The Centers for Medicare and Medicaid Services (CMS) issued the Emergency Preparedness Requirements for Medicare and Medicaid Participating Providers and Suppliers Final Rule to establish consistent emergency preparedness requirements for healthcare providers participating in Medicare and Medicaid, increase patient safety during emergencies, and establish a more coordinated response to natural and human caused disasters.
The rule was published on September 16, 2016 and is effective as of November 15, 2016. The regulations must be implemented by affected entities by November 15, 2017. This rule applies to 17 provider/types as a condition of participation for CMS. The providers/suppliers are required to meet four core elements with specific requirements adjusted based on the individual characteristics of each provider and supplier.
Facilities must perform a risk assessment that uses an "all hazards" approach prior to establishing an emergency plan. The assessment includes hazards likely in a geographic area, care-related emergencies, equipment and power failures, interruptions in communications, loss of all or a portion of facility, and loss of all or a portion of supplies. The all-hazards risk assessment will be used to identify essential components to be intergrated into the facility's emergency plan.
In addition, per the Omnibus Reduction Final Rule, CMS has modified the following:
- Inpatient and outpatient facilities are required to conduct a biennial review of their emergency programs instead of an annual review. However, long term facilities are still required to review their emergency program annually.
- Emergency plans are no longer required to include documentation of efforts to contact local, tribal, regional, state and federal emergency preparedness officials and a facility’s participation in collaborative and cooperative planning efforts.
- Assessment and development of an integrated all-hazards plan should include emerging infectious disease (EID) threats such as Ebola and Zika Virus.
Facilities must develop and implement policies and procedures that support the successful execution of the emergency plan and risks identified during the risk assessment process. They should make provisions for the subsistence of staff and residents, whether they evacuate or shelter in place. Policies and procedures also should include a system of medical documentation that preserves resident information, protects confidentiality, and secures and maintains the availability of records.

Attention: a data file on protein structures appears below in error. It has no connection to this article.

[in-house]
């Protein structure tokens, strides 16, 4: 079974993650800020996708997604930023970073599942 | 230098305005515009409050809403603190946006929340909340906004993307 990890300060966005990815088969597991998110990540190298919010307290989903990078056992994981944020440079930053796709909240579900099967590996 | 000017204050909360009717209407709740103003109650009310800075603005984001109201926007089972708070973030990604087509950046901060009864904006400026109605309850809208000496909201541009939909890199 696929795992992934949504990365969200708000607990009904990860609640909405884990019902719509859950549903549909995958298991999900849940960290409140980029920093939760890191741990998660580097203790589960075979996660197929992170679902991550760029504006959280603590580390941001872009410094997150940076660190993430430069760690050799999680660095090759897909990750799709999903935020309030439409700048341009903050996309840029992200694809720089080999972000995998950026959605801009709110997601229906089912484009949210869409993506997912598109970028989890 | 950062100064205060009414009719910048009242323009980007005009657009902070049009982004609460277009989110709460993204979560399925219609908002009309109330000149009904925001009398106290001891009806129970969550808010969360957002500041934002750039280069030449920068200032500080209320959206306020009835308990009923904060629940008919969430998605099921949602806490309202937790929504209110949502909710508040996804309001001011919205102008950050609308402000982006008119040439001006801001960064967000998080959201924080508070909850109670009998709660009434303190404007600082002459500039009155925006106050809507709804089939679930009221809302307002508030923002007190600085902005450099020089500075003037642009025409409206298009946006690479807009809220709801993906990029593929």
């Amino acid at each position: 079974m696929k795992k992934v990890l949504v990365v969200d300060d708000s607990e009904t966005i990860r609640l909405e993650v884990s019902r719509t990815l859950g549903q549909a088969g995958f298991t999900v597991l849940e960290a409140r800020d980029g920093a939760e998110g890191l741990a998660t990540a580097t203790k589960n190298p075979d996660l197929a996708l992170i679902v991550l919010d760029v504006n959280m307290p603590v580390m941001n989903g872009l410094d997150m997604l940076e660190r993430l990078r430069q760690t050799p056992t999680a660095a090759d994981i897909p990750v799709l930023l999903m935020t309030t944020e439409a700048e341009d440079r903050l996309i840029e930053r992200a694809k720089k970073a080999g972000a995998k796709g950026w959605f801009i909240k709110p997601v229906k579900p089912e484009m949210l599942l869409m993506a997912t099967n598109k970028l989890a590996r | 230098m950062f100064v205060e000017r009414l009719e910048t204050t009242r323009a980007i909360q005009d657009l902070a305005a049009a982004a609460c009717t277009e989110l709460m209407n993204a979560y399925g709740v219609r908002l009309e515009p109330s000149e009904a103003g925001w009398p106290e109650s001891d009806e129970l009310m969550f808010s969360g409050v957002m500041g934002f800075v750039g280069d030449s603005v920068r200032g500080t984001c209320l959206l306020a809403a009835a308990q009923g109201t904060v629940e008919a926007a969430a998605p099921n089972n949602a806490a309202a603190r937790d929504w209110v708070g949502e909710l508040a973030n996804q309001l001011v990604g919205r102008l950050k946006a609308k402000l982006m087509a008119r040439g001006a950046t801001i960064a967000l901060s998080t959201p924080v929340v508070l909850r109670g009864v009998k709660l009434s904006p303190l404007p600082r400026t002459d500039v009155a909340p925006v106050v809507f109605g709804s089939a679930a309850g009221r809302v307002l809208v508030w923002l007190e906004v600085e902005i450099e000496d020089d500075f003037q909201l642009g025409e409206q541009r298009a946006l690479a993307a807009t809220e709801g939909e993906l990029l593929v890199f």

A core tenant of the rule that hasn't changed, requires the development of policies and procedures that are based on an all-hazards risk assessment and support the emergency plan as well as the communications plan. This is intended to help healthcare providers identify gaps and realistically develop a response that best leverages staff and resources.
- These policies will ensure a system to track all on-duty staff and sheltered patients/clients during and after a crisis event.
- Strategies should align with the risk assessment to ensure the continuation of care.
During an emergency, it is critical that all providers and suppliers have a system to contact appropriate staff, as well as patients' treating physicians and other necessary persons in a timely manner to ensure a continuation of patient care safely throughout the facilities. The plan must be well-coordinated within the facility, across health care providers, and with state and local public health departments.
How hospitals and healthcare providers communicate during an emergency―from contacting all staff and patients and coordinating care to collaborating with emergency personnel and state and local health officials―will define the immediate and long-term impact on a hospital and the surrounding community and patients it serves.
Per the Rule, facilities should continue to develop and maintain an emergency communication plan to coordinate patient care within the facility, across healthcare providers and with state and local public health departments and emergency management systems. This includes:
- Assurances that even during tenuous times, there’s a method of sharing information and medical documentation between providers in accordance with HIPAA and all pertinent rules.
- Attention should be given to patient care/occupancy throughout the facility(s) and with any transportation of patients.
Training and Testing
Facilities must develop a well-organized, effective training program that includes initial training for new and existing staff in emergency preparedness policies and procedures, as well as annual refresher training. The facility must offer annual emergency preparedness training so that staff can demonstrate knowledge of emergency procedures.
CMS continues to emphasize the following as part of their training and testing efforts to ensure a coordinated, collaborative response:
- Develop and maintain a training and testing program for all new and existing employees.
- All employees must demonstrate knowledge of emergency procedures, evacuation routes/location, and patient instructions.
- Coordinate drills with local, tribal, regional, state, or federal emergency preparedness officials to ensure an integrated approach during a disaster or emergency.
In addition, the following updates have been made to the training and testing requirement per the Omnibus Reduction Final Rule.
- The training requirement is lessened from annual to biennial for providers and suppliers with the exception of LTCs, which are still required to provide annual training.
- Inpatient providers/suppliers may choose the type of emergency preparedness test they conduct – either a community-based full-scale test, or a facility-based test. These facilities must administer two emergency preparedness tests per year.
- Outpatient providers/suppliers may test for emergency preparedness once, rather than twice, a year.